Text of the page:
Is there anyone reading this blog who answers to no one but who runs an enterprise with more than 20 employees? If you meet these two rare but simple criteria, you might like to refrain from reading the rest of this blog as I’m talking about you – and not always in glowing terms.
Now here’s a strange thing.
We complain about the way we are treated by our superiors, but equally our subordinates complain about us! And nine times out of ten, both ourselves and our subordinates are complaining about the same things!
What are they?
- Management do not adequately consider the detailed implications of their strategic plans to assess their realism and practicality
- Management do not explain the rationale behind the planned changes
- Management do not involve those charged with the strategy implementation at the strategic planning stage
- Management do not set clear realistic targets
- Communication and feedback is lacking at both the pre and post strategic planning stages
- When some aspect of the strategic plan is clearly not working as intended, it’s those charged with the strategy implementation that get the blame
I could go on but these are six of the most common. Now, if lower management blames middle management, who in turn blame senior management, where does the buck stop? With the CEO of course! And the most important role of the CEO? Contrary to what most people think, it’s not to get the strategy right – it’s to create the culture in the organisation necessary for effective execution. And there is only one way to do that and that’s by example – personal example.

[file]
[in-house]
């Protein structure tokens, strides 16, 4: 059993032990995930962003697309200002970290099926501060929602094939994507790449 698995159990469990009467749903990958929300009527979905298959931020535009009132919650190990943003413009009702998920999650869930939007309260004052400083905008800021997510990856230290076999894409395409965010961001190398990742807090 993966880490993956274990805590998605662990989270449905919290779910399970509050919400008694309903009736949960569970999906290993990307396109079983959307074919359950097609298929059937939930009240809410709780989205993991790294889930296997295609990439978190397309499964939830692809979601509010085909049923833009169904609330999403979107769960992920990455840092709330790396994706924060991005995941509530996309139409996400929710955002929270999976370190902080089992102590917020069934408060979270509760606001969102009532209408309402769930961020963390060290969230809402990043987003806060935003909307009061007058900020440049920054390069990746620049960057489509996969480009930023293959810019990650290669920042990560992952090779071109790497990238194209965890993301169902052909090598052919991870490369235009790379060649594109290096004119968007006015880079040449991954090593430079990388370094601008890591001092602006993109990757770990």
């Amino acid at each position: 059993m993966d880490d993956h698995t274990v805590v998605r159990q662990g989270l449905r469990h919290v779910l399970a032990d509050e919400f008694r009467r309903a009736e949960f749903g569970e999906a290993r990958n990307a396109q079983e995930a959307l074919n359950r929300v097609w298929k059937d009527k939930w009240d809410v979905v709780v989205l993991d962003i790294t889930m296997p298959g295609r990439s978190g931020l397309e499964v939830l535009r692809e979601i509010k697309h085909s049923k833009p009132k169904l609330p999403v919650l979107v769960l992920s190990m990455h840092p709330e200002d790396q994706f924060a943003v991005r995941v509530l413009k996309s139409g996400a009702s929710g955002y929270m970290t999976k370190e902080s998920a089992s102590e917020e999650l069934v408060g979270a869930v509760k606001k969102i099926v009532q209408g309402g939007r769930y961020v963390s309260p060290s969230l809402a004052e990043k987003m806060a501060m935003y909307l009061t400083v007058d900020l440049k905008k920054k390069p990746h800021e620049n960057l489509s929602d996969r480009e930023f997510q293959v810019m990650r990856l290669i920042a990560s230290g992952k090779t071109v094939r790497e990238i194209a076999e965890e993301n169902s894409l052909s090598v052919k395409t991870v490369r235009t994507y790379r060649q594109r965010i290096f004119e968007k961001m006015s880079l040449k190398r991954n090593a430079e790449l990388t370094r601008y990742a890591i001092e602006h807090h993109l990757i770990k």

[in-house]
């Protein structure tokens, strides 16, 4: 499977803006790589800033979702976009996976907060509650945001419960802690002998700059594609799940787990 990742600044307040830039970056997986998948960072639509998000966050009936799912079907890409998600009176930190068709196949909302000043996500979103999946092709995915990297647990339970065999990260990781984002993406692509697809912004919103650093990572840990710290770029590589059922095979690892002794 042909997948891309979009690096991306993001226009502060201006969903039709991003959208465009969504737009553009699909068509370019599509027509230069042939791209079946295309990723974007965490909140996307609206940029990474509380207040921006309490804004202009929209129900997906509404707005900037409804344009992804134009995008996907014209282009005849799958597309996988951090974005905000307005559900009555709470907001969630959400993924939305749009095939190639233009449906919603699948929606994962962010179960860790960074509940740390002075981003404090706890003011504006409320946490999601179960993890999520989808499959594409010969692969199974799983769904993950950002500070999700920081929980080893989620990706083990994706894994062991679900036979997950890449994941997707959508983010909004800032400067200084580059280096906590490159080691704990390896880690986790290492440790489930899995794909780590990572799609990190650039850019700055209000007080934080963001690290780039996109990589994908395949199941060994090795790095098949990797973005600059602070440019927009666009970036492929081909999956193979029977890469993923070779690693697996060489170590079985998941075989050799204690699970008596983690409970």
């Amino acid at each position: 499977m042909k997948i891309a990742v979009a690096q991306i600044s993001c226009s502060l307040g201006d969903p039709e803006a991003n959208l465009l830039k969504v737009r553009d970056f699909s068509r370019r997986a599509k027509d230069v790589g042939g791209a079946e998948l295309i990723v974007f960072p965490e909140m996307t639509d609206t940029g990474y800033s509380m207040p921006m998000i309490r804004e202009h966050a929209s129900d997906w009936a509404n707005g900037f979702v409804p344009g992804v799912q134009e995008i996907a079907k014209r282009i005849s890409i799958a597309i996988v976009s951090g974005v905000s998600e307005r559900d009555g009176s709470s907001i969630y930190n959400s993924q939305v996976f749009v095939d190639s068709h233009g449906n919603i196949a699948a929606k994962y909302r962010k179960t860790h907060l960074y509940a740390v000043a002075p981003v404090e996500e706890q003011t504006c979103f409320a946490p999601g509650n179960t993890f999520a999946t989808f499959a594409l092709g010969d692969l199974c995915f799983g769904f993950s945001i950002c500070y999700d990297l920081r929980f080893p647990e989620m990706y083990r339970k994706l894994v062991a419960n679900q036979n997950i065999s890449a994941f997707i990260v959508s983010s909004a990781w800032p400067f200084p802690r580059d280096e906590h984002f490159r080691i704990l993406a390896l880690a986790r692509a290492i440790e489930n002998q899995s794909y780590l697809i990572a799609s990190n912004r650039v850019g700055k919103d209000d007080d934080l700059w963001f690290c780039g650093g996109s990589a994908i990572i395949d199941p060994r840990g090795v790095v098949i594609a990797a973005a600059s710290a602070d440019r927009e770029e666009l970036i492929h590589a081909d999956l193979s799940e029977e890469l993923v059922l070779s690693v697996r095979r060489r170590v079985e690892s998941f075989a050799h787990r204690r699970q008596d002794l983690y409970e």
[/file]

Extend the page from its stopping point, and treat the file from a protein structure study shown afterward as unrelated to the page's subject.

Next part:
If you don’t consult and involve your fellow executives, you must expect them to commit the same omission with their own reports. If you do not stress the importance of communication and feedback, your senior management won’t either. If you take the view that only senior management need to be conversant with the Big Picture they will keep middle and lower management in the dark as well. The CEO sets the tone.
What sort of organisation do you want to lead? One that is beset with internal politics? One where beating the internal competition takes precedence over winning against external rivals? One where management at all levels bitches and complains about the lack of involvement and lack of communication?
Or do you want to lead an organisation that is aligned behind a common goal, one that exhibits a sense of community, one that truly values its employees and for whom people are happy to work?
Surely no one would want to lead the former? Yet the former is all too common. The reality is that in any market sector there are a limited number of strategies that the organisation can adopt. The key to performance is strategy implementation. I am reminded yet again of the Harvard Business Professor who asked his students – “what do hospitals do?” His students responded – “they cure the sick”. “No, nurses and doctors do that”, was the Professor’s counter response. “The role of the hospital is to create the environment in which the best doctors and nurses want to work”.
What’s the environment like in your organisation?